Many plant terpenoids are cytotoxic to tumor cells, making them useful chemotherapeutic or chemopreventive compounds. Paclitaxel (Taxol®) and related taxanes are the most well-known anticancer agents. These compounds bind to tubulin and stabilize microtubles, thus inhibiting cell division.21 The anticancer activities of limonene, perillic acid, and farnesol are related to the inhibition of geranylgeranyl and farnesyl protein transferases and protein prenylation.22-25 In contrast, parthenolide inhibits IKK and blocks the activation of NF-κB-induced cell survival pathways.26-28 The antiproliferative action of cucurbitacin I may be due in part to its inhibition of STAT3 mediated gene activation.29 Betulinic acid promotes apoptosis by inducing the mitochondrial permeability transition.30
Some plant terpenoids have activities that make them useful research tools. Mezerein and the phorbol esters activate protein kinase C isoforms through the diacylglycerol regulatory site and are potent second stage tumor promoters.31,32 Forskolin activates adenylyl cyclase and has been used to study the role of these cyclases and of cyclic AMP in neural and cardiac function.33 Steviol inhibits the renal organic anion transporters and has been used to study the renal clearance of drugs.34 Several mono and sesquiterpenes, including limonene, geraniol, menthol, and farnesol enhance the transdermal penetration of compounds and are useful in developing new drug delivery systems.35-38 Saponins are triterpenoid or steroid glycosides that possess mild detergent properties. While some triterpenoid saponins demonstrate anticancer, immunomodulatory or cholesterol lowering activities,39,40 they are also useful as adjuvants in oral vaccines and in the formation of emulsions.41 Saponins can enhance transmembrane ion flux and increase membrane permeability to proteins, polysaccharides and other molecules.42-43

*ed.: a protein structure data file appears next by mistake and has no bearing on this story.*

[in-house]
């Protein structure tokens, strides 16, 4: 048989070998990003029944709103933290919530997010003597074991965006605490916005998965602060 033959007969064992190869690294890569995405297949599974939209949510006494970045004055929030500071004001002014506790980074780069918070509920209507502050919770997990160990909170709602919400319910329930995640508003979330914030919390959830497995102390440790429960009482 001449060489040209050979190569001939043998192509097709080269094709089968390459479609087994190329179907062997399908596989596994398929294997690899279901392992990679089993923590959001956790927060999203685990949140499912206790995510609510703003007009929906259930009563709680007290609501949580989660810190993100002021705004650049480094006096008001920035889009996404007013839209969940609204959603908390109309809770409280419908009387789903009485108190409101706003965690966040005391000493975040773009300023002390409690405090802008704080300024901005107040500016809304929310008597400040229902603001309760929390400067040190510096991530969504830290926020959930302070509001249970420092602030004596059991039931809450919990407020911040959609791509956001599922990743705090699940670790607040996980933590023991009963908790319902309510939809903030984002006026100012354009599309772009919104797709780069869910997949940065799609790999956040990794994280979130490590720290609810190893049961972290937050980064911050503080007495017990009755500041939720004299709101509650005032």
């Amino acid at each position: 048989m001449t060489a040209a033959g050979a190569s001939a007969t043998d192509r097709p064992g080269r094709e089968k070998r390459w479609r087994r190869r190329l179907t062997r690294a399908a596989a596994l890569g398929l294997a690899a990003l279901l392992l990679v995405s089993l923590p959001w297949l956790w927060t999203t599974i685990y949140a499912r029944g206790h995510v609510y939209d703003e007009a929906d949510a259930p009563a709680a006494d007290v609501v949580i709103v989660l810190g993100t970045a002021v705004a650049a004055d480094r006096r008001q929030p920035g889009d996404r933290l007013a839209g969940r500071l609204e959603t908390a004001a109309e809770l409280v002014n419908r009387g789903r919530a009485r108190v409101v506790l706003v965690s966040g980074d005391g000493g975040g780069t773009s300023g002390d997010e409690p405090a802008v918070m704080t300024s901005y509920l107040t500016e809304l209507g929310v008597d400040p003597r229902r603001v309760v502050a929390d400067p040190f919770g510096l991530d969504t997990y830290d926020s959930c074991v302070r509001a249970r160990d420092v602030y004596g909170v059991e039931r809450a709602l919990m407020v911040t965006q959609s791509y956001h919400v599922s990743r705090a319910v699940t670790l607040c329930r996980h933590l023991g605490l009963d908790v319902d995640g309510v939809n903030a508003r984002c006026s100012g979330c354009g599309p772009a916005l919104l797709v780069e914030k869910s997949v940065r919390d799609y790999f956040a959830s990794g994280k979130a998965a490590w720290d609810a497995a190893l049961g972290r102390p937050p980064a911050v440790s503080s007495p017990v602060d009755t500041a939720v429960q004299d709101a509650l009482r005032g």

This review has merely suggested the wide diversity of action of terpenoids in biological systems. Many monoterpenes and sesquiterpenes activate cutaneous transient receptor potential (TRP) channels that mediate the sensations of touch, temperature, and pain, in addition to activating olfactory and taste receptors. The sweet diterpenoid glycoside, stevioside, the tetraterpene carotenoid provitamins and the diterpene retinoid vitamins and their derivatives are discussed in other reviews within this issue of BioFiles. Other members of these groups modulate neurotransmitter receptors, transporters, or ion channels, thus affecting neuronal, cardiac, or muscular function. Others have immunomodulatory or anti-inflammatory actions.